EZS larvae are capable of significant defoliation, sometimes consuming more than 90% of leaves in heavily infested trees. They are strong fliers who are known to travel up to 56 miles annually, reproduce asexually and have multiple generations each year. All of which may be significant factors contributing to their invasive potential. However, there’s currently no evidence to suggest EZS is causing mortality of elm trees in North Carolina. While healthy trees can typically survive repeat years of defoliation, the long-term effects on their resilience are still unknown. Students at N.C. State University are actively monitoring the phenology of EZS in the southeast, investigating alternate hosts and assessing the potential ecological impacts this pest may have on our forests and urban areas.

As of 2023, the infestation is currently thought to be limited to Stokes and Surry counties, but ongoing surveys will determine the extent of the infestation. Though the adult may be difficult to distinguish from other native sawfly species, their larvae’s distinctive zigzag feeding pattern on elm leaves offers a dead giveaway. It’s important to note that other sawfly larvae in the subfamily, Sterictiphorinae, create a similar feeding pattern, but on the leaves of Prunus species like black cherry (Prunus serotina) rather than elm.

Beech leaf disease

Leaf banding associated with beech leaf disease damage. Photo Kristen Wickert, USDA Forest Service, Bugwood.org (left). LCM, the foliar nematode associated with beech leaf disease. Photo by Paulo Vieira, USDA Forest Service (right).

In Western North Carolina, the primary threat to American beech (Fagus grandifolia) has been beech bark disease (BBD). However, beech leaf disease (BLD) is an emerging forest threat that has been gaining ground in the Northeast, causing dieback and widespread mortality of American beech at an accelerated rate. To put this into perspective, BBD has spread through much of the northern extent of the American beech range over a span of more than two decades. BLD has spread across much of this region in less than half that time.

BLD was first detected in Lake County, Ohio, in 2012. The culprit is a newly recognized subspecies of foliar nematode, (Litylenchus crenatae mccannii or LCM), which was discovered from leaf samples collected in 2017. By 2020, the disease had spread to eight states and into Canada. However, researchers are making headway in understanding the life cycle of LCM and describing the connection between the nematode and the occurrence of specific symptoms associated with BLD. By 2021, BLD was detected in neighboring Virginia and, in 2023, in Maryland, Delaware and Vermont, bringing the current total to 14 states.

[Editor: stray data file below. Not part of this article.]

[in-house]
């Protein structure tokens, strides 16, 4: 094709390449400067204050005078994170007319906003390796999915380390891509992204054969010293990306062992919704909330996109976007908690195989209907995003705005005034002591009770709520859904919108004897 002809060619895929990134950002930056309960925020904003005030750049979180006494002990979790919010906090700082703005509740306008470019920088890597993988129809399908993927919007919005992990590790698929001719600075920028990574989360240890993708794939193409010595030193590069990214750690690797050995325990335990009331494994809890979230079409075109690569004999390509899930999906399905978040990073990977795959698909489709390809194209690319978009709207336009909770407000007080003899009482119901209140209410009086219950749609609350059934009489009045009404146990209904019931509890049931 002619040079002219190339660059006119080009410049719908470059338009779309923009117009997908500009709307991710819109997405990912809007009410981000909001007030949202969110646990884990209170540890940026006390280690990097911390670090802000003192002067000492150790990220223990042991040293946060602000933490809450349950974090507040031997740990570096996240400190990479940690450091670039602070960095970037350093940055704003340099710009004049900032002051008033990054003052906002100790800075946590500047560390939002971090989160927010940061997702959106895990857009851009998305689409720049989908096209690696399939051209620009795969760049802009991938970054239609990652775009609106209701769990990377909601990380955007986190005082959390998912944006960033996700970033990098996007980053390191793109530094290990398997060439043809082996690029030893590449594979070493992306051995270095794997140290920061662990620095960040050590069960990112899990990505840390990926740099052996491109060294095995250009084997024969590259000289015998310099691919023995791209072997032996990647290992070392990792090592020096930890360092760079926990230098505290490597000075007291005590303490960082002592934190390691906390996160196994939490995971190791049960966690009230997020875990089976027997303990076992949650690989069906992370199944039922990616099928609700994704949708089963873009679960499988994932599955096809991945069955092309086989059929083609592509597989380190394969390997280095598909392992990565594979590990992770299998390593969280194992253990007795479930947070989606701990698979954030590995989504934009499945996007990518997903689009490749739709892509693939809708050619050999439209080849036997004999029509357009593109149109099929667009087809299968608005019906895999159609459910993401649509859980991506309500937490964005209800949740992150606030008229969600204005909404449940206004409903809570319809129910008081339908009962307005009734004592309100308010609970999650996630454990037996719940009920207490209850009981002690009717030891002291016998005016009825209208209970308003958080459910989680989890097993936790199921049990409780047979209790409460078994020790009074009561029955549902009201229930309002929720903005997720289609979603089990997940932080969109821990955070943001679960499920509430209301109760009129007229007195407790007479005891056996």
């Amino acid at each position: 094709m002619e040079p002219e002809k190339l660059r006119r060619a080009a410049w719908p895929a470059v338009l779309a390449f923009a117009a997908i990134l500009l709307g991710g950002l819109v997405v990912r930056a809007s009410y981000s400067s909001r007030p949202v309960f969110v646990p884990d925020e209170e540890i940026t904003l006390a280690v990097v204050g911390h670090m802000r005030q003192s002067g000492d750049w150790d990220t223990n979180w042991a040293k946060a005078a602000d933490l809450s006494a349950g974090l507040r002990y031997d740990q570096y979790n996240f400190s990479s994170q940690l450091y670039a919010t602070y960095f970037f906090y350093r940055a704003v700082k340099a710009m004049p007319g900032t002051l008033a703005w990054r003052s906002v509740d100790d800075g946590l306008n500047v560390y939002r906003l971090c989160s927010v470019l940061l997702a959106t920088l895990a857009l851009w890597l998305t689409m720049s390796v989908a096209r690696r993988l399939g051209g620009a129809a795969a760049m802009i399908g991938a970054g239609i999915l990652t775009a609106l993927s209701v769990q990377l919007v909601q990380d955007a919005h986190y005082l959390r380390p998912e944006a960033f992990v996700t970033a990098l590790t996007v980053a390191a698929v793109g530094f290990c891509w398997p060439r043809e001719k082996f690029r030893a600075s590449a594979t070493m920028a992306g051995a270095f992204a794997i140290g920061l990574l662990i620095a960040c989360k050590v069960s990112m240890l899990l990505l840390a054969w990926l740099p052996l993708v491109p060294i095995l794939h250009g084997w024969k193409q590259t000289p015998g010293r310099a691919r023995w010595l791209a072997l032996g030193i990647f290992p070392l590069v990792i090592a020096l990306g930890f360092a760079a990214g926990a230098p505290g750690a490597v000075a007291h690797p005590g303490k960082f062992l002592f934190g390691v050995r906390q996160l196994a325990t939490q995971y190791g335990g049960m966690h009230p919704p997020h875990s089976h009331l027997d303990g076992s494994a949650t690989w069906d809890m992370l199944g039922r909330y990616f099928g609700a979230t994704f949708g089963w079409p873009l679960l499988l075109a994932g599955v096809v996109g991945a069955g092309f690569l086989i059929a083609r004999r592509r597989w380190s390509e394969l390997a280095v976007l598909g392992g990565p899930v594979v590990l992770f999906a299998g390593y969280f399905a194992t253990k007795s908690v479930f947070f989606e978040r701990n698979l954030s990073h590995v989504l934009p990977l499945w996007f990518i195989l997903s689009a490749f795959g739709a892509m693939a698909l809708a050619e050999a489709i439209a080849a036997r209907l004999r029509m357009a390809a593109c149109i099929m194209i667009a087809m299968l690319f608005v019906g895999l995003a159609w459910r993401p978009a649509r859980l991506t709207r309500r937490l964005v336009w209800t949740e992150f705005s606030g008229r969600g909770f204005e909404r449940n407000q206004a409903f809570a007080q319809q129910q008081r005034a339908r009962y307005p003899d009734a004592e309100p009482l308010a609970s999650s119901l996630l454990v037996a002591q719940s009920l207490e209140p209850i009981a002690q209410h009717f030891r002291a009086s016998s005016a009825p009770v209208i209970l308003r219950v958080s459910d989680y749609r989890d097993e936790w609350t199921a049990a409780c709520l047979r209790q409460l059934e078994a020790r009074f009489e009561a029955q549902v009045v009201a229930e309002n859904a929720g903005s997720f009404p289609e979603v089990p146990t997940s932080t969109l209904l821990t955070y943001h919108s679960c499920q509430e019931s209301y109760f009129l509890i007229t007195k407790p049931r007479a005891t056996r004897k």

Much remains unknown about this newly identified disease including its origin, mode of transmission and potential management options, which are the subject of ongoing research. What we do know is that thousands of LCM overwinter in beech buds, feeding on the developing leaf tissue. Infected leaves emerge in the spring with the following symptoms:

  • Dark green banding between leaf veins, often the first symptom.
  • Cupping: leaves that are curled rather than having a smooth, flat shape.
  • Leathery leaf texture.

It’s important to note that these symptoms don’t worsen throughout the growing season—the harm is inflicted during winter. Additionally, while American beech trees typically hold on to their dead leaves through winter, a phenomenon botanically known as marcescence, affected trees may also experience premature leaf drop, leaving trees abnormally bare throughout the summer.

If you suspect any activity from the invasive species mentioned above on your property, the N.C. Forest Service encourages you to report your observations by contacting your local county ranger’s office. To find contact information for your county ranger, visit  https://www.ncforestservice.gov/contacts.

 

Sources:

Eiseman, Charles. (2015). On the Distinctive Feeding Pattern of Sterictiphora Billberg (Hymenoptera: Argidae) Sawfly Larvae. Proceedings- Entomological Society of Washington. 117. 65-67. 10.4289/0013-8797.117.1.65.

Jenkins, D., Johnson, M., Waite, F., & Whitesides, D. (2024, March 1). Asian longhorned beetle in South Carolina. South Carolina Forestry Commission. https://www.scfc.gov/wp-content/uploads/2021/06/asianlonghornedbeetle.pdf

North Carolina Department of Agriculture and Consumer Services. (2020). North carolina department of agriculture and consumer services’ study of state-managed properties. https://webservices.ncleg.gov/ViewDocSiteFile/28290

Oten, K., Bertone, M., & Serpan, D. (2022, August 31). Elm Zigzag Sawfly. NC State Extension: Invasive Forest Pests. https://content.ces.ncsu.edu/elm-zigzag-sawfly

Reed, Sharon. (2024, January 17). Solving the mysteries of beech leaf disease: 6 years of partnerships. Invasive Species Centre. https://www.youtube.com/watch?v=KqiOxQTEVjg&t=539s